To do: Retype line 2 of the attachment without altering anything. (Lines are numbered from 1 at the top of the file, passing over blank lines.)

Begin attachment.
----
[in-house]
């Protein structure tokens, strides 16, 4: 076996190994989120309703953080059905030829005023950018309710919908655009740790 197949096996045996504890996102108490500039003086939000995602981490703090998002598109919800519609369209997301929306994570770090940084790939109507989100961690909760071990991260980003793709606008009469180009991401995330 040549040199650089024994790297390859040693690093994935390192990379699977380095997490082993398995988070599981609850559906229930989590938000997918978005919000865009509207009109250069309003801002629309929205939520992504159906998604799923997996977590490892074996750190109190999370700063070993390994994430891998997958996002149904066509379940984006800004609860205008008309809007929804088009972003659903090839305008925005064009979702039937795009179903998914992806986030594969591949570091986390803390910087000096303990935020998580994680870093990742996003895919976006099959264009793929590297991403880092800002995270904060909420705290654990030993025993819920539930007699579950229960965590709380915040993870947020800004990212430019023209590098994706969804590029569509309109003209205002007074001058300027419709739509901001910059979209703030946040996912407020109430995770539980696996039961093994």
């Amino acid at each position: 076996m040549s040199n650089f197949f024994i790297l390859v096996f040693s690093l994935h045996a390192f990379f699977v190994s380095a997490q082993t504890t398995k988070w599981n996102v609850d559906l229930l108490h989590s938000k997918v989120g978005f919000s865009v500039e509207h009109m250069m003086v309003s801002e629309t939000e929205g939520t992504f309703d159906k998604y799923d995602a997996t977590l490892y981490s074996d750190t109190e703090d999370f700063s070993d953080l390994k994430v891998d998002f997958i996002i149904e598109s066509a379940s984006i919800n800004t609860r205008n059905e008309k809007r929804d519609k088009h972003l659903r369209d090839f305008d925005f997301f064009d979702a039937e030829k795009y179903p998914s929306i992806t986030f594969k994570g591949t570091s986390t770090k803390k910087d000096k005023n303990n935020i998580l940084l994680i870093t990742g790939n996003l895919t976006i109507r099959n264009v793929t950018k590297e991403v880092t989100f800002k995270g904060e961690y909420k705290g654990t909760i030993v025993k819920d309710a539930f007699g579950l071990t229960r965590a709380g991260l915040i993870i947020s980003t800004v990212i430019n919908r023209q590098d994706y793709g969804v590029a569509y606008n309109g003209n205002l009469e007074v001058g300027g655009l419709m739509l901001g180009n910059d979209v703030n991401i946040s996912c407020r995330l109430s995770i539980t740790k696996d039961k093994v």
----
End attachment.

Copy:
């Protein structure tokens, strides 16, 4: 076996190994989120309703953080059905030829005023950018309710919908655009740790 197949096996045996504890996102108490500039003086939000995602981490703090998002598109919800519609369209997301929306994570770090940084790939109507989100961690909760071990991260980003793709606008009469180009991401995330 040549040199650089024994790297390859040693690093994935390192990379699977380095997490082993398995988070599981609850559906229930989590938000997918978005919000865009509207009109250069309003801002629309929205939520992504159906998604799923997996977590490892074996750190109190999370700063070993390994994430891998997958996002149904066509379940984006800004609860205008008309809007929804088009972003659903090839305008925005064009979702039937795009179903998914992806986030594969591949570091986390803390910087000096303990935020998580994680870093990742996003895919976006099959264009793929590297991403880092800002995270904060909420705290654990030993025993819920539930007699579950229960965590709380915040993870947020800004990212430019023209590098994706969804590029569509309109003209205002007074001058300027419709739509901001910059979209703030946040996912407020109430995770539980696996039961093994």